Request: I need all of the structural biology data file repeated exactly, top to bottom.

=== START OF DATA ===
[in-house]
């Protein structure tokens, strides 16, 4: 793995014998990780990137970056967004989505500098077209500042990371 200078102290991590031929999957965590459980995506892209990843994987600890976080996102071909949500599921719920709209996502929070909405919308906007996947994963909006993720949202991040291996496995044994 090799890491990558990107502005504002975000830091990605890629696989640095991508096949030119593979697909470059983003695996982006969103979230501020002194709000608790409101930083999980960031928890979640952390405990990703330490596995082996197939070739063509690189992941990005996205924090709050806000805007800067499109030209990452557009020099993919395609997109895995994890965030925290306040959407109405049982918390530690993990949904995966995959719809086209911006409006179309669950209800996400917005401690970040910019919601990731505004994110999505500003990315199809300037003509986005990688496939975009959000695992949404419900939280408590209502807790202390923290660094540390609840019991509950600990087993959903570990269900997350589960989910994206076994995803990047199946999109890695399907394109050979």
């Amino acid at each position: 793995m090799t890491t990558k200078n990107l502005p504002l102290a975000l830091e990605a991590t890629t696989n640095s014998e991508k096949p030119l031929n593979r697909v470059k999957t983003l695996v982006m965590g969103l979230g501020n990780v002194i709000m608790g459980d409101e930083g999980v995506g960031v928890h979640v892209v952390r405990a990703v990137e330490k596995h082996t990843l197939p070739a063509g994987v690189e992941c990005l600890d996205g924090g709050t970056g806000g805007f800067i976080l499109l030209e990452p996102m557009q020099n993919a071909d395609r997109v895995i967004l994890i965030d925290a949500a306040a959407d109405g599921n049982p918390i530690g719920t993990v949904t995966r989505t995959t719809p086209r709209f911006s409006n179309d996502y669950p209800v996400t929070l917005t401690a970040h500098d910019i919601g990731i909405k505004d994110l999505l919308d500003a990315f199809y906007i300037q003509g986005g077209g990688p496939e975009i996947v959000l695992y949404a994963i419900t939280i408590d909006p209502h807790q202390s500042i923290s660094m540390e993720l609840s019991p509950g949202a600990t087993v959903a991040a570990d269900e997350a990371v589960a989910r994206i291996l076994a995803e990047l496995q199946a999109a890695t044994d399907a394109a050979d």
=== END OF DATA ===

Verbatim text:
[in-house]
């Protein structure tokens, strides 16, 4: 793995014998990780990137970056967004989505500098077209500042990371 200078102290991590031929999957965590459980995506892209990843994987600890976080996102071909949500599921719920709209996502929070909405919308906007996947994963909006993720949202991040291996496995044994 090799890491990558990107502005504002975000830091990605890629696989640095991508096949030119593979697909470059983003695996982006969103979230501020002194709000608790409101930083999980960031928890979640952390405990990703330490596995082996197939070739063509690189992941990005996205924090709050806000805007800067499109030209990452557009020099993919395609997109895995994890965030925290306040959407109405049982918390530690993990949904995966995959719809086209911006409006179309669950209800996400917005401690970040910019919601990731505004994110999505500003990315199809300037003509986005990688496939975009959000695992949404419900939280408590209502807790202390923290660094540390609840019991509950600990087993959903570990269900997350589960989910994206076994995803990047199946999109890695399907394109050979």
């Amino acid at each position: 793995m090799t890491t990558k200078n990107l502005p504002l102290a975000l830091e990605a991590t890629t696989n640095s014998e991508k096949p030119l031929n593979r697909v470059k999957t983003l695996v982006m965590g969103l979230g501020n990780v002194i709000m608790g459980d409101e930083g999980v995506g960031v928890h979640v892209v952390r405990a990703v990137e330490k596995h082996t990843l197939p070739a063509g994987v690189e992941c990005l600890d996205g924090g709050t970056g806000g805007f800067i976080l499109l030209e990452p996102m557009q020099n993919a071909d395609r997109v895995i967004l994890i965030d925290a949500a306040a959407d109405g599921n049982p918390i530690g719920t993990v949904t995966r989505t995959t719809p086209r709209f911006s409006n179309d996502y669950p209800v996400t929070l917005t401690a970040h500098d910019i919601g990731i909405k505004d994110l999505l919308d500003a990315f199809y906007i300037q003509g986005g077209g990688p496939e975009i996947v959000l695992y949404a994963i419900t939280i408590d909006p209502h807790q202390s500042i923290s660094m540390e993720l609840s019991p509950g949202a600990t087993v959903a991040a570990d269900e997350a990371v589960a989910r994206i291996l076994a995803e990047l496995q199946a999109a890695t044994d399907a394109a050979d």